In Darkness star Natalie Dormer reveals challenges of playing a blind character
Natalie Dormer has revealed she was helped by the Royal National Institute Of Blind People (RNIB) while preparing for her latest role.
The former Game Of Thrones star appears alongside American actress Emily Ratajkowski in thriller In Darkness.
Dormer plays a blind pianist who becomes entangled in the London criminal underworld after overhearing the murder of a woman.
While researching the part, Dormer, 36, turned to the RNIB to gain a deeper insight into the life of visually impaired people.
Speaking at the film’s premiere in Los Angeles, Dormer revealed the challenges of playing a blind character.
She told the Press Association: “The obvious ones are not being able to make eye contact with my co-stars. That was challenging, we found a way of working that out.
“But I had a lot of help from the Royal National Institute Of Blind People (RNIB) and did as much research as was respectful to do so.
“The RNIB helped me very much with navigating my own home, the streets, talking to people who are visually impaired and blind. The pride they take in their day-to-day life and how they navigate the modern world.
“It’s a wonderful charity and I urge people to support it.”
Dormer co-wrote the film alongside her partner, Anthony Byrne, who also directed the movie.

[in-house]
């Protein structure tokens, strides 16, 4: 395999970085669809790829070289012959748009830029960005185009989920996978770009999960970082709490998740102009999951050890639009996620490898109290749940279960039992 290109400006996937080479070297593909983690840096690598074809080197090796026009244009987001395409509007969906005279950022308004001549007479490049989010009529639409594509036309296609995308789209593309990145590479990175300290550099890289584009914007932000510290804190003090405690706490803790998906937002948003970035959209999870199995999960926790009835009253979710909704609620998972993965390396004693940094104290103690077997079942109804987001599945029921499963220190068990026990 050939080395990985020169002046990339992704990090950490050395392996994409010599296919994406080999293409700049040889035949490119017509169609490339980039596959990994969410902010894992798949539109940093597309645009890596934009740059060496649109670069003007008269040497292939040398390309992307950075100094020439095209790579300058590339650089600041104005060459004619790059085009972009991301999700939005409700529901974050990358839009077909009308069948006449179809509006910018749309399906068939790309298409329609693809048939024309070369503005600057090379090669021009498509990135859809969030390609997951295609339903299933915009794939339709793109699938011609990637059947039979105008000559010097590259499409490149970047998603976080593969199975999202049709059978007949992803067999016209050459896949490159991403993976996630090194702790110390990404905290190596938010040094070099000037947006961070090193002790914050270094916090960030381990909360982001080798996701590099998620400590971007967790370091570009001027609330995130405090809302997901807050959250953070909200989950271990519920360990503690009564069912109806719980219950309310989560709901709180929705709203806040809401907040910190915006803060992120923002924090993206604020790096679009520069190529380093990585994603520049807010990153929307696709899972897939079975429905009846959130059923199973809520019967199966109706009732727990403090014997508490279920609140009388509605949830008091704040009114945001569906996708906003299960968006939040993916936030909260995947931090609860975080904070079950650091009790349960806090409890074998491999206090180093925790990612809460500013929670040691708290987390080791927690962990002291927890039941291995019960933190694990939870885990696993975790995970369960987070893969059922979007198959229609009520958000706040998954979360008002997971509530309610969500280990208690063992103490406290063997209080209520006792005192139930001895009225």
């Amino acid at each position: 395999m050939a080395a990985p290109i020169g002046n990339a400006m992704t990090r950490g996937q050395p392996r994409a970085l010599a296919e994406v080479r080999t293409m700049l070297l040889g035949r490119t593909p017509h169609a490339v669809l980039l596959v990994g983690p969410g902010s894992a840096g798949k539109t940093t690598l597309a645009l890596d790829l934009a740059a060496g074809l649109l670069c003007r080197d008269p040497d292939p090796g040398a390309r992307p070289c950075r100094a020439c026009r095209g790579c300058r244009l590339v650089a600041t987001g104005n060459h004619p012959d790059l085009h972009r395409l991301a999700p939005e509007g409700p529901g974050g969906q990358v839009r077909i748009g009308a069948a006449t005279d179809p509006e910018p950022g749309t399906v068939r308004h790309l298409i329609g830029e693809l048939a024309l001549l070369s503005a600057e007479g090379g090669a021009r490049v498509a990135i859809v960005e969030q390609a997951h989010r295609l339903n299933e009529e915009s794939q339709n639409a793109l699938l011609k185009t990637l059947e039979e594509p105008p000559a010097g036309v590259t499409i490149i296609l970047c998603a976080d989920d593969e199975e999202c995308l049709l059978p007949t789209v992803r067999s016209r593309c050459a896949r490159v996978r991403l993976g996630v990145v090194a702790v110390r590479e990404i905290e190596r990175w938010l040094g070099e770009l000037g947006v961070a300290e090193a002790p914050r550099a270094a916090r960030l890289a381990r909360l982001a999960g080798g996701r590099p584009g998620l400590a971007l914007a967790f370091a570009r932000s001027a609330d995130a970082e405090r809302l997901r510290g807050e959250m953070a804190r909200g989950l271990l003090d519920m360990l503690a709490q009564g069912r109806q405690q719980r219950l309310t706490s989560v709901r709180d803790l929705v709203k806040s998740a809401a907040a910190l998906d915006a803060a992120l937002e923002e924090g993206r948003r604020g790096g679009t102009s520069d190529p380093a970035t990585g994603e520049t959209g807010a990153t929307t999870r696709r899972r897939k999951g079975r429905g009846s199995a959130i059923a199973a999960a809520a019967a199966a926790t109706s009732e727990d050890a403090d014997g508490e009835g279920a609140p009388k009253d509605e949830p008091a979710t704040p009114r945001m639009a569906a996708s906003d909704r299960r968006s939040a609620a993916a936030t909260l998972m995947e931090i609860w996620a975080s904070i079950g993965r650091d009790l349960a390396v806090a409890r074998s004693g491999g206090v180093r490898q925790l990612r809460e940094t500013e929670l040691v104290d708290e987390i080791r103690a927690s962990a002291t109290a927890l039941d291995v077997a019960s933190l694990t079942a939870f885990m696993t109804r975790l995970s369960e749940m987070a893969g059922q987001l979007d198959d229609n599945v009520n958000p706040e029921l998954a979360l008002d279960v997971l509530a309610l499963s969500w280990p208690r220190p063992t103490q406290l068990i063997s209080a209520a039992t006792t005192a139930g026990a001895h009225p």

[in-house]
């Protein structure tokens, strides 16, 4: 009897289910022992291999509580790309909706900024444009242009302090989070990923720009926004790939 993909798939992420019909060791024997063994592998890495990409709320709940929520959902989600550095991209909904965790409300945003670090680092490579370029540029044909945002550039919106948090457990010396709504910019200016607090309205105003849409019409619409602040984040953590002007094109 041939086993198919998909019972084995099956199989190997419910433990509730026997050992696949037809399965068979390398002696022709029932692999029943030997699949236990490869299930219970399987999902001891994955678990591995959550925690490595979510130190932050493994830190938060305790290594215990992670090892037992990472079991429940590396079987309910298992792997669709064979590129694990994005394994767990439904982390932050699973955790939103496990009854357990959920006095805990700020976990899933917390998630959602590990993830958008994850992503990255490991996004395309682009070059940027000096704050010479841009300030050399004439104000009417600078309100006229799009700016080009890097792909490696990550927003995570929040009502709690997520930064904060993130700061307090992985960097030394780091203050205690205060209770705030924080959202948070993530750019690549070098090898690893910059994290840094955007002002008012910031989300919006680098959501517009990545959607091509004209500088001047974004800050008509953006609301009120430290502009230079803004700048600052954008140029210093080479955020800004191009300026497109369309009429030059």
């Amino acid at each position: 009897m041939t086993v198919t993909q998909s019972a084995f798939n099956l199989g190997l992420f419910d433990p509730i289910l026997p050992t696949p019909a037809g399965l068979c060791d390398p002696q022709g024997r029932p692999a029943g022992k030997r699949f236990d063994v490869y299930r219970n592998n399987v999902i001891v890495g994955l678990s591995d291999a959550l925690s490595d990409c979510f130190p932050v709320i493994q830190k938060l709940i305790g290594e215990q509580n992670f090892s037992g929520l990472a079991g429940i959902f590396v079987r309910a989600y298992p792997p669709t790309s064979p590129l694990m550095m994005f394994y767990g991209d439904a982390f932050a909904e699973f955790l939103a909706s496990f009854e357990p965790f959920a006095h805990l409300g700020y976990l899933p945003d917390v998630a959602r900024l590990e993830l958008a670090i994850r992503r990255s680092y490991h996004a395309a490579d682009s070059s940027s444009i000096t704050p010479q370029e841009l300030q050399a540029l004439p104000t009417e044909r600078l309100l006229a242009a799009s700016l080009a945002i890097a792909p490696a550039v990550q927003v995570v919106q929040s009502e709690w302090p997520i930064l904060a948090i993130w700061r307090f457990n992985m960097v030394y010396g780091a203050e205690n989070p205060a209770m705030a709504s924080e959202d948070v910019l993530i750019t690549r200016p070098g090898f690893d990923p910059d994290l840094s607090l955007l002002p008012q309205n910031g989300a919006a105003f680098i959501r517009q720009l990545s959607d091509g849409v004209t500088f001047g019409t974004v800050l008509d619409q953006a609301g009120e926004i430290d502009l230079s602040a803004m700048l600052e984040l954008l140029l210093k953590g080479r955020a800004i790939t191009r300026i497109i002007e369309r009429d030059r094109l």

The actress, from Berkshire, told how having a hand in the creation of the character she played in the film gave her an advantage.
She said: “It’s actually easier because you know the character inside out. You understand the psychology from scratch. In a way, I did not need to do the normal homework I do when I approach a role because I already knew her inside out.”
Director Byrne spoke about the process of writing the film, which also stars British actor Ed Skrein.
He said: “It was great. Having those early conversations is always fun because there is no pressure, you are just talking, watching movies together and it’s really out of a passion for watching thrillers.
“Then we get into writing it and it gets harder and you have got to break it and get the structure of it correct. That’s real work, that’s not something that’s easily found.”
He added: “I would love to work with her (Dormer) again. She is an amazing actress.”